We’ve all heard it before: “What do you want to be when you grow up?” The reality is, your answer at age 18 will likely be very different from your answer at 14. However, your response at age 18 carries more weight! You’re off to college in the fall, facing the question of what your college major will be.

While some students enter their freshman year knowing their exact path for the next four years, understand that you don’t have to decide right away. According to the National Center for Education Statistics, 80 percent of students end up changing their major at least once. The average number of switches is three! In this blog, we present five steps to help you get the decision process started before your first year.

Step 1: Explore Potential Directions

The easiest way to start this process is to eliminate majors you know you’ll never pursue. If you hate math, a teaching degree in that subject is likely out of the question. In addition to narrowing down your possibilities, you might start to see a theme emerge among the potential paths you’ve chosen. Many colleges offer the choice to double or triple major, as well as a minor, you don’t have to feel limited.blog-Major

Step 2: Assess Yourself

Be honest with yourself and ask:

  • What are my interests?
  • What are my skills?
  • What are my strengths and weaknesses?

Answering these questions will also help to narrow the field. In the process, you could discover a passion that you didn’t realize you had based on an interest or skill set.

Step 3: Determine Your Values

Your values should be more than the estimated salary and benefits of a particular career. You should also be happy and enjoy your work.  Think about whether you:

  • Like helping other people,
  • Thrive in group settings,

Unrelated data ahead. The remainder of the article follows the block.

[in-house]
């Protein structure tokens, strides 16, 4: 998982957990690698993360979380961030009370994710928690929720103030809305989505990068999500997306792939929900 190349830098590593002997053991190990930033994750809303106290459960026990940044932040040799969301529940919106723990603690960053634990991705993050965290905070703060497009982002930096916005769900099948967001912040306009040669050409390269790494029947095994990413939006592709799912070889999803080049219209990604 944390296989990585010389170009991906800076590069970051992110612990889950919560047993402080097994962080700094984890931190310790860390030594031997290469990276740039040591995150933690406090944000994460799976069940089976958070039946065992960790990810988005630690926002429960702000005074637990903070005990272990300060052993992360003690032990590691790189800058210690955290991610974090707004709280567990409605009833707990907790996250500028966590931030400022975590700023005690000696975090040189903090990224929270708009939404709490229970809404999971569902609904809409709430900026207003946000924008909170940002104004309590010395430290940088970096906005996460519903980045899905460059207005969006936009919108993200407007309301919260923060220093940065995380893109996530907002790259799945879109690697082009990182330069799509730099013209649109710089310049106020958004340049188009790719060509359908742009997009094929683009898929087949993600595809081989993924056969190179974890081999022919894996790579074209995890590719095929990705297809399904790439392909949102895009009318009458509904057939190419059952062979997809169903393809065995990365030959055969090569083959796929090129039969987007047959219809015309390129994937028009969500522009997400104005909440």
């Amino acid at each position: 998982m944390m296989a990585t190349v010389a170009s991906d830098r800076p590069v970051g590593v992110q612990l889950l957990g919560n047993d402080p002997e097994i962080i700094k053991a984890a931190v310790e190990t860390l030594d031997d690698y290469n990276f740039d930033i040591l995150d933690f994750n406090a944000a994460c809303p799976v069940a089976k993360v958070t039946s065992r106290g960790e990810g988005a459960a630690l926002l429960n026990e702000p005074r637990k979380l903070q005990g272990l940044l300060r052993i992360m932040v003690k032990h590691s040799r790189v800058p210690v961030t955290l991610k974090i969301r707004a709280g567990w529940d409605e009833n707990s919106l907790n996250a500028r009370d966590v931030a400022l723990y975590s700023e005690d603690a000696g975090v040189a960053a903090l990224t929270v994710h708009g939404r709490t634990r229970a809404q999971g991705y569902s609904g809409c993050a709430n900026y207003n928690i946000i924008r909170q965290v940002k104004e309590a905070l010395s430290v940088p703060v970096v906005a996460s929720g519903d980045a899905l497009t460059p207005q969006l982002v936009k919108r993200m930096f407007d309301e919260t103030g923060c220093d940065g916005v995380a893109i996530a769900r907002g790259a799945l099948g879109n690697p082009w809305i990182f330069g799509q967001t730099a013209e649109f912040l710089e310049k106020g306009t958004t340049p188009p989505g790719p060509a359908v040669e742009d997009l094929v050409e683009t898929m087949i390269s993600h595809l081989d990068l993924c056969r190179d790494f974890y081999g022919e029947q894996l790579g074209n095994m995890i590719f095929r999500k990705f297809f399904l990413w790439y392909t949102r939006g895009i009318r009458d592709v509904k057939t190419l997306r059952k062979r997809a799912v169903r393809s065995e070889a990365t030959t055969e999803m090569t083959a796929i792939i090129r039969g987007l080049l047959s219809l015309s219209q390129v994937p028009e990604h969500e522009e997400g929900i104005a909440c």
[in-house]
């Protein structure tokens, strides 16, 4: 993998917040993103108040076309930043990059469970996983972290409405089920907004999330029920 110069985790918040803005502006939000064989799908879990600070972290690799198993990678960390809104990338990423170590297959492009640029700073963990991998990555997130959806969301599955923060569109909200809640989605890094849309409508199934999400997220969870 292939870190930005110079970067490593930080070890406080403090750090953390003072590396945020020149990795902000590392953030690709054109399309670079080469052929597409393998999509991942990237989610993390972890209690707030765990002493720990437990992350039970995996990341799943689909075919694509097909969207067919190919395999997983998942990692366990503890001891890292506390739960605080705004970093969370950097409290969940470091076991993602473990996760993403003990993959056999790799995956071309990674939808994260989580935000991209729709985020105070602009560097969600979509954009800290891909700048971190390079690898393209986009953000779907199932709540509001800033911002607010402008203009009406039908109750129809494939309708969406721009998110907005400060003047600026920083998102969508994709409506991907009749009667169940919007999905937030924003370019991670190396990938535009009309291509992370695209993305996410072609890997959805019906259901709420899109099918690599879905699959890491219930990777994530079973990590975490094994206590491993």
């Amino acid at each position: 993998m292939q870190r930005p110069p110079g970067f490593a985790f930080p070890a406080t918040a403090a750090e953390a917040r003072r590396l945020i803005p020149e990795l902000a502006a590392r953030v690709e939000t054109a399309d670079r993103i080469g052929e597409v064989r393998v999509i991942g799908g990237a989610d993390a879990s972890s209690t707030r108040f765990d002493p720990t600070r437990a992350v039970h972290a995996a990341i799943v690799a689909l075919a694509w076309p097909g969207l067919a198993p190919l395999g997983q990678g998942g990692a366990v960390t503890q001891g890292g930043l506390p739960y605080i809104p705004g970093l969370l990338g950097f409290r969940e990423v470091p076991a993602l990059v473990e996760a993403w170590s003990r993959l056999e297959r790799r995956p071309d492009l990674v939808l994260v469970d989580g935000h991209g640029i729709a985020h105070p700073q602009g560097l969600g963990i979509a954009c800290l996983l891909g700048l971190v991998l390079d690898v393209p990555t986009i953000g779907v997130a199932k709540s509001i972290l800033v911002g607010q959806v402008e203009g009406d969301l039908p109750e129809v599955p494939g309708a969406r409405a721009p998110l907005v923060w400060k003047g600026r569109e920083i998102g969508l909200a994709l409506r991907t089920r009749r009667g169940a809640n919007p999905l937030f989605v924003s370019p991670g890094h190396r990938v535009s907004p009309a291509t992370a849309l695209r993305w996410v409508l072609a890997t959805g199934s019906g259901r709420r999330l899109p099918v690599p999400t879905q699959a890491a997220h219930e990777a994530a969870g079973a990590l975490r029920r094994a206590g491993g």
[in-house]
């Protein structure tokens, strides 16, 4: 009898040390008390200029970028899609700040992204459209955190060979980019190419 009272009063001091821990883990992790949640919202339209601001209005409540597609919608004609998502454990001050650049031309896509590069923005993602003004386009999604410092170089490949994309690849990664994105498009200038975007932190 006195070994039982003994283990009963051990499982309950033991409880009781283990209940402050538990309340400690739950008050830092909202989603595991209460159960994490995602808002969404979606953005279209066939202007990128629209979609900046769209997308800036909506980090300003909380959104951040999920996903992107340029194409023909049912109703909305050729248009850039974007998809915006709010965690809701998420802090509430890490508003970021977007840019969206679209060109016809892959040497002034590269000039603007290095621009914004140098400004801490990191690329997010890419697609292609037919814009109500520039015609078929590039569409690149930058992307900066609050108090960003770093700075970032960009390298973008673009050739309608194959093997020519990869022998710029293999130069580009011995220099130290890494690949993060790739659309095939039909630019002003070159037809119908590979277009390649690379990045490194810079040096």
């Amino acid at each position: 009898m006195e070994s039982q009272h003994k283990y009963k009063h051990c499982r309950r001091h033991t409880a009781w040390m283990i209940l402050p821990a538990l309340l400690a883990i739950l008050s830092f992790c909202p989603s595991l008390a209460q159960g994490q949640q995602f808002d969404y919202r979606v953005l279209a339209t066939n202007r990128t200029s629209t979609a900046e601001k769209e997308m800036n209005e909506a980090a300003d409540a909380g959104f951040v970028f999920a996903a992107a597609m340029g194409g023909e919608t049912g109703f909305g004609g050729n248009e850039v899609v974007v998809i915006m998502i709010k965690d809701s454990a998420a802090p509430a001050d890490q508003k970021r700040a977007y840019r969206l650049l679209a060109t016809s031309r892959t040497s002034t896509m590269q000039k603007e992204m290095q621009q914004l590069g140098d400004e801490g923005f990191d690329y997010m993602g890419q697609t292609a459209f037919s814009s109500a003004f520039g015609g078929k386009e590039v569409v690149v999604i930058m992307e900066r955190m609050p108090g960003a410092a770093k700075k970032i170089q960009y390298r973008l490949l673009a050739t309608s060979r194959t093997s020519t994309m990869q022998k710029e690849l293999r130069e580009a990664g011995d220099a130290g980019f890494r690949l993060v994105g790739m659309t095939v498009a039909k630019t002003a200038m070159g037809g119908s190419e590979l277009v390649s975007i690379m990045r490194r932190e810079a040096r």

• Enjoy working under time pressure.

Certain career paths may suit your skills to a tee, but very few will stay that way. Career paths in many businesses change every decade. Also, you should not assess a career by the workplace environment of one firm. In almost every career, there is room for the hard-charger or the laid-back person. In almost every career there’s room for the individualist or the collaborator. And in almost any career there can be high earnings – it depends on what you make of your skills. For example, a school teacher’s salary might appear to be limited by state and union wage negotiations, but a good school teacher can teach privately, and  even found her own school.

Step 4: Research Related Jobs

Once you’ve compiled a list of potential career paths or industries you may want to work in, explore jobs! Let’s say you’re interested in anthropology. You might not have realized that someone with a degree in human behavior could become a paralegal. Understand that many majors are not restricting and that on average, your career will change four to five times. Life could take an anthropology major from curation to law to archaeology and education.

Step 5: Be Real

At the end of the day, your choice of major need not be about want to do in life.  No graduate school program restricts students from a certain major.  No employer requires a certain major for an interview.   Many will want SOME background, but that can be achieved with two or three courses outside your major, perhaps even via online learning through another college.

Never feel pressured about what others want you to pursue or the “popular” major that pays well. It is important to consider what you can and can’t afford, but there are many federal resources available, as well as the financial aid package from your school.

Our final piece of advice is not wait too long to choose a major! That can often turn into additional semesters of undergraduate schooling. And remember, Ivy Bound is your home for college-level tutoring if you ever find yourself feeling you are not keeping up, not competing well, or not understanding what a professor wants.